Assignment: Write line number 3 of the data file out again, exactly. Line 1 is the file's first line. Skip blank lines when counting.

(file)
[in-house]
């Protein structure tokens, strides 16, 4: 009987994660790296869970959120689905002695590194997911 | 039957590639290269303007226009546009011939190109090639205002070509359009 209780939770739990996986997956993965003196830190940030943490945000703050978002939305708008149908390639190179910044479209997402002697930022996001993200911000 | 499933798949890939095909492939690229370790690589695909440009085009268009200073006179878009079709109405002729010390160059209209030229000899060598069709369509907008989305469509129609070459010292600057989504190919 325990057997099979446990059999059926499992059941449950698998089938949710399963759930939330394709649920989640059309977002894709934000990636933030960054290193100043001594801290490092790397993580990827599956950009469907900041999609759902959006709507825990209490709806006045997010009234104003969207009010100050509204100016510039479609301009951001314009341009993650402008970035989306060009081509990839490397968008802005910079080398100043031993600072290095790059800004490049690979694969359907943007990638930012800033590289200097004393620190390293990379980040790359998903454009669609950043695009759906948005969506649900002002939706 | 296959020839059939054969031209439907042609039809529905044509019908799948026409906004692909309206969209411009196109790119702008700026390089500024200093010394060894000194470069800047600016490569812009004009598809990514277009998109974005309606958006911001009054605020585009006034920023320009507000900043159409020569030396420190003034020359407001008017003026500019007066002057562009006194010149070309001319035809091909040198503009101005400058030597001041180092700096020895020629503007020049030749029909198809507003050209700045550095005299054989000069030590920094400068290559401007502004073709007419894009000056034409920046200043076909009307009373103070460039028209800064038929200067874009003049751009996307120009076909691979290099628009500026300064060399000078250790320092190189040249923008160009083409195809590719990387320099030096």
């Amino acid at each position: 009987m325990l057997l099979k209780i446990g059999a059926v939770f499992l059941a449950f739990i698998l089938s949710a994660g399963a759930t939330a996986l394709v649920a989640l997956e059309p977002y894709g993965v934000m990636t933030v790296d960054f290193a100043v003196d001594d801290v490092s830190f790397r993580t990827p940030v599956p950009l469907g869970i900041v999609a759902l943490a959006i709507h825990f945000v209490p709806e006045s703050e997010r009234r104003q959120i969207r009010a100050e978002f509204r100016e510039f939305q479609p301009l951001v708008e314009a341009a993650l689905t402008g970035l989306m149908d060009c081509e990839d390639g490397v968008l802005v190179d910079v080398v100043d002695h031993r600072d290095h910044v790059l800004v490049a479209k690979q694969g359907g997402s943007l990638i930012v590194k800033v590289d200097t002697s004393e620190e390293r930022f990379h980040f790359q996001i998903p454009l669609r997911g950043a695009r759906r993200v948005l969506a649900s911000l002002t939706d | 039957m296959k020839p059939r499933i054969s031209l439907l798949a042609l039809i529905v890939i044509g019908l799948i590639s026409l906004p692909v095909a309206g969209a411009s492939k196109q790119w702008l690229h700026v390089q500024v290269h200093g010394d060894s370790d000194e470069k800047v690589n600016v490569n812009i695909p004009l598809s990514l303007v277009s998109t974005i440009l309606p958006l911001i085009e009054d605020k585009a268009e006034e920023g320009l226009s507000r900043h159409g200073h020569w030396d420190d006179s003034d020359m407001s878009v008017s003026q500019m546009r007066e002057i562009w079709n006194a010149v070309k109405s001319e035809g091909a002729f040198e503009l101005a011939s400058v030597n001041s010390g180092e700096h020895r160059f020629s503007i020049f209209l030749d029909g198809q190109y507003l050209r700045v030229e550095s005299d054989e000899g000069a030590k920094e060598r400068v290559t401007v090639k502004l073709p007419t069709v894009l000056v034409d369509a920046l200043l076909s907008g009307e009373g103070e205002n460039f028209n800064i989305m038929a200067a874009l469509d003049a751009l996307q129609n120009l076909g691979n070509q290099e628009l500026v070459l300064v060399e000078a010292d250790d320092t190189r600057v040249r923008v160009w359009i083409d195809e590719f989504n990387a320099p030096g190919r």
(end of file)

């Amino acid at each position: 009987m325990l057997l099979k209780i446990g059999a059926v939770f499992l059941a449950f739990i698998l089938s949710a994660g399963a759930t939330a996986l394709v649920a989640l997956e059309p977002y894709g993965v934000m990636t933030v790296d960054f290193a100043v003196d001594d801290v490092s830190f790397r993580t990827p940030v599956p950009l469907g869970i900041v999609a759902l943490a959006i709507h825990f945000v209490p709806e006045s703050e997010r009234r104003q959120i969207r009010a100050e978002f509204r100016e510039f939305q479609p301009l951001v708008e314009a341009a993650l689905t402008g970035l989306m149908d060009c081509e990839d390639g490397v968008l802005v190179d910079v080398v100043d002695h031993r600072d290095h910044v790059l800004v490049a479209k690979q694969g359907g997402s943007l990638i930012v590194k800033v590289d200097t002697s004393e620190e390293r930022f990379h980040f790359q996001i998903p454009l669609r997911g950043a695009r759906r993200v948005l969506a649900s911000l002002t939706d | 039957m296959k020839p059939r499933i054969s031209l439907l798949a042609l039809i529905v890939i044509g019908l799948i590639s026409l906004p692909v095909a309206g969209a411009s492939k196109q790119w702008l690229h700026v390089q500024v290269h200093g010394d060894s370790d000194e470069k800047v690589n600016v490569n812009i695909p004009l598809s990514l303007v277009s998109t974005i440009l309606p958006l911001i085009e009054d605020k585009a268009e006034e920023g320009l226009s507000r900043h159409g200073h020569w030396d420190d006179s003034d020359m407001s878009v008017s003026q500019m546009r007066e002057i562009w079709n006194a010149v070309k109405s001319e035809g091909a002729f040198e503009l101005a011939s400058v030597n001041s010390g180092e700096h020895r160059f020629s503007i020049f209209l030749d029909g198809q190109y507003l050209r700045v030229e550095s005299d054989e000899g000069a030590k920094e060598r400068v290559t401007v090639k502004l073709p007419t069709v894009l000056v034409d369509a920046l200043l076909s907008g009307e009373g103070e205002n460039f028209n800064i989305m038929a200067a874009l469509d003049a751009l996307q129609n120009l076909g691979n070509q290099e628009l500026v070459l300064v060399e000078a010292d250790d320092t190189r600057v040249r923008v160009w359009i083409d195809e590719f989504n990387a320099p030096g190919r």